CB: I hear you. But, part of the reason is the people who are outside today, trying to protest, trying to silence our parents who want to have a voice in this debate…
SC: Exercising First Amendment rights…
CB: Absolutely, but they’re also going to go after people who are funding this, and I think this is a good cause and an important cause, and if someone wants to contribute to this cause without having to put their name on it so they can become a target of the people who were out there earlier today, then I respect that.
Just to be clear the “people who were out there earlier today” was a small group of mothers and teachers with hand made signs:
This pattern is hardly isolated to Campbell Brown’s efforts either. While hedge fund manager Whitney Tilson is less shy than most about openly explaining his goals of influencing Democratic politicians to adopt privatization goals, his organization, “Democrats” for Education Reform funnels large sums of cash and influence from a variety of sources, mostly groups like the Walton Family Foundation. When education reform’s paid advocates found that they had trouble responding to public education supporters on social media, former Obama administration DOE official Peter Cunningham was simply granted $12 million dollars to found the “Education Post” to “create a better conversation” but also, in his own words, to create “the ability to swarm” on social media and to “hire” and “subsidize” bloggers. While Bill Gates is far more visible than most financiers of education reform, one of his biggest efforts to date was managing to organize 45 states and D.C. to adopt the Common Core State Standards without most parents or teachers realizing it was happening – by aiming almost entirely at power brokers and foundations in between election cycles.
Wherever you turn in education reform today, you find a think tank, or 501(c)3, or astroturf group, or pseudo-media outlet being paid handsomely to create the public impression of organic support for reformers’ ideas. Direct and natural engagement with the public is not one of their stronger skill sets. Which loops back to Republican donors and their unwillingness to confront Donald Trump. On the one hand, it looks ridiculous that some of the nation’s wealthiest and most influential individuals are so afraid of negative public attention that they dithered for months, but on the other hand given how successfully they have influenced public policy without having to bother with actual democracy and given how bipartisan majorities of American voters already think the system is rigged in favor the ultra-wealthy, it makes sense that those most blatantly manipulating the system would hesitate to step out of the back rooms and into the public’s view.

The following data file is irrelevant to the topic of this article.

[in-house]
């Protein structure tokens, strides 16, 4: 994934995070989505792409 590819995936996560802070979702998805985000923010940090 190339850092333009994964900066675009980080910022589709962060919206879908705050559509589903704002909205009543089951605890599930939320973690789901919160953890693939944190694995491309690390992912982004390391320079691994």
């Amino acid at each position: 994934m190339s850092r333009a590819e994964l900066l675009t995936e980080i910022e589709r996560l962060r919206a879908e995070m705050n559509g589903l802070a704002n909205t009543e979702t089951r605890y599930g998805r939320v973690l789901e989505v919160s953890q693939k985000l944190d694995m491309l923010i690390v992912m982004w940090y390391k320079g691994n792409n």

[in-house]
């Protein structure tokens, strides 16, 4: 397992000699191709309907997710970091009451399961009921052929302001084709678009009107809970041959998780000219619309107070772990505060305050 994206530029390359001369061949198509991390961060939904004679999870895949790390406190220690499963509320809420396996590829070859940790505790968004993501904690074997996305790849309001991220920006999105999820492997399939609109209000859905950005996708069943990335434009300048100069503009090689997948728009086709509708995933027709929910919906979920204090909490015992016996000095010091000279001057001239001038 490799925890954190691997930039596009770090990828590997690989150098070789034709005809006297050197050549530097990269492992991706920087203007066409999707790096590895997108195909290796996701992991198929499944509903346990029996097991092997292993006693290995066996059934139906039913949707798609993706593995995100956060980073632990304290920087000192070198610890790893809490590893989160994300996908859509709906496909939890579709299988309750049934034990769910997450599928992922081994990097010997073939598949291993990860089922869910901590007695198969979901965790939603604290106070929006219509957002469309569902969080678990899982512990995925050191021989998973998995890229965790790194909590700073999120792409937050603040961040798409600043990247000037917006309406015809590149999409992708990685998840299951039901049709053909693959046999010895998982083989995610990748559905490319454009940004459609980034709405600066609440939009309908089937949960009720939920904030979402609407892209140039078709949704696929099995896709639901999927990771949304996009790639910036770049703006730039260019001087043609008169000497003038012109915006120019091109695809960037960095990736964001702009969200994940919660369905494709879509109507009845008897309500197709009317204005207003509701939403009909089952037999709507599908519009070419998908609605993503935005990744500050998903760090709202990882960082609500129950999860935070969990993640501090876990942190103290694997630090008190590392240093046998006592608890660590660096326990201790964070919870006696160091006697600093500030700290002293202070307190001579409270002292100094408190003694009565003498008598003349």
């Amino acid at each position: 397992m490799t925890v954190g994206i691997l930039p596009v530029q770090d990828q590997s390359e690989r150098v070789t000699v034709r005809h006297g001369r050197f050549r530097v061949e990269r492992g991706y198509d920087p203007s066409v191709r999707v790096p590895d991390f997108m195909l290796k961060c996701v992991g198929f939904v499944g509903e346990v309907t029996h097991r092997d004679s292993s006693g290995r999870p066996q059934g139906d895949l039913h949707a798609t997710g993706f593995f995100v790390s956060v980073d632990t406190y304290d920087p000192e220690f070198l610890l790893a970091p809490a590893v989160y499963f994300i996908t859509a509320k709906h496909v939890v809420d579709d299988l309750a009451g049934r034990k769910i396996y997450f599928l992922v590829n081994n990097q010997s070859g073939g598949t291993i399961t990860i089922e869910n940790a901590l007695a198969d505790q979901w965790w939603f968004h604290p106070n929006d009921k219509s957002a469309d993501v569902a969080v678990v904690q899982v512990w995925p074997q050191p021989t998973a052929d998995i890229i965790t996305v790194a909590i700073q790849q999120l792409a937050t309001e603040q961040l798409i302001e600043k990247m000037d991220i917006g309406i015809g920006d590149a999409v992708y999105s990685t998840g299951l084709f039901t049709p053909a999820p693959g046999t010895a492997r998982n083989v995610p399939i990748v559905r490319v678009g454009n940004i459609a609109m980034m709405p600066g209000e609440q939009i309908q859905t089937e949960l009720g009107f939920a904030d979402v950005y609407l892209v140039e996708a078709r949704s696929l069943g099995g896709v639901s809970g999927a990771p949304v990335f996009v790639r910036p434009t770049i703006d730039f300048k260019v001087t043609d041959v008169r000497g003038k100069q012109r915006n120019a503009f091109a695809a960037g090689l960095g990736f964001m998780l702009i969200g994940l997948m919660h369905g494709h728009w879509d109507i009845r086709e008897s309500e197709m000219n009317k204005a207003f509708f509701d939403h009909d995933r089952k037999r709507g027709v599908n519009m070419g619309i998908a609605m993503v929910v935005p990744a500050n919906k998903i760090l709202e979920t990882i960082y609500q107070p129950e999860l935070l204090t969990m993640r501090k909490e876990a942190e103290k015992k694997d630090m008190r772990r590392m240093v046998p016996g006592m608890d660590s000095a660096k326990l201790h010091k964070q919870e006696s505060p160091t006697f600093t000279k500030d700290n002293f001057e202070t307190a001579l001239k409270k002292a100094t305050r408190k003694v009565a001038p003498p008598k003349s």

The good news for advocates of public education is that Trump’s level of ignorant bullying and outright vulgar bigotry is hardly necessary to make education reformers uneasy about scrutiny. For Campbell Brown, a few teachers and mothers with Sharpies rattled her ability to lie about teachers’ workplace protections on behalf of her donors. Peter Cunningham needed $12 million in foundation cash to pay bloggers to counter the efforts of working teachers with blogs and on social media who are defending their profession for free. The vast sums of money spent by Bill Gates to prop up and support the Common Core State Standards have not prevented dwindling support among parents and teachers as they grow more familiar with its impact on schools. Helping to keep light shining on how the donor class is pushing policy without the public’s consent goes hand in hand with the how harmful those policies have been. They’ve repeatedly shown that they dislike scrutiny.
Twenty-five years ago, author and activist Jonathan Kozol published what remains one of the most important examinations of educational inequity ever printed, Savage Inequalities. The book is a direct and searing look at how districts serving urban minority children suffered from segregation, inequitable funding, and crumbling facilities while serving student populations suffering the worst deprivations of poverty. It is a story of malign neglect where school funding based upon the value of a community’s property compounds the economic and environmental violence inflicted upon helpless children. Kozol criss-crossed the country from East St. Louis, Illinois to New York City, to Camden, New Jersey, to Washington, DC, examining schools and speaking with the students in them. What he reported should have shaken America to its core. Consider the following from East St. Louis: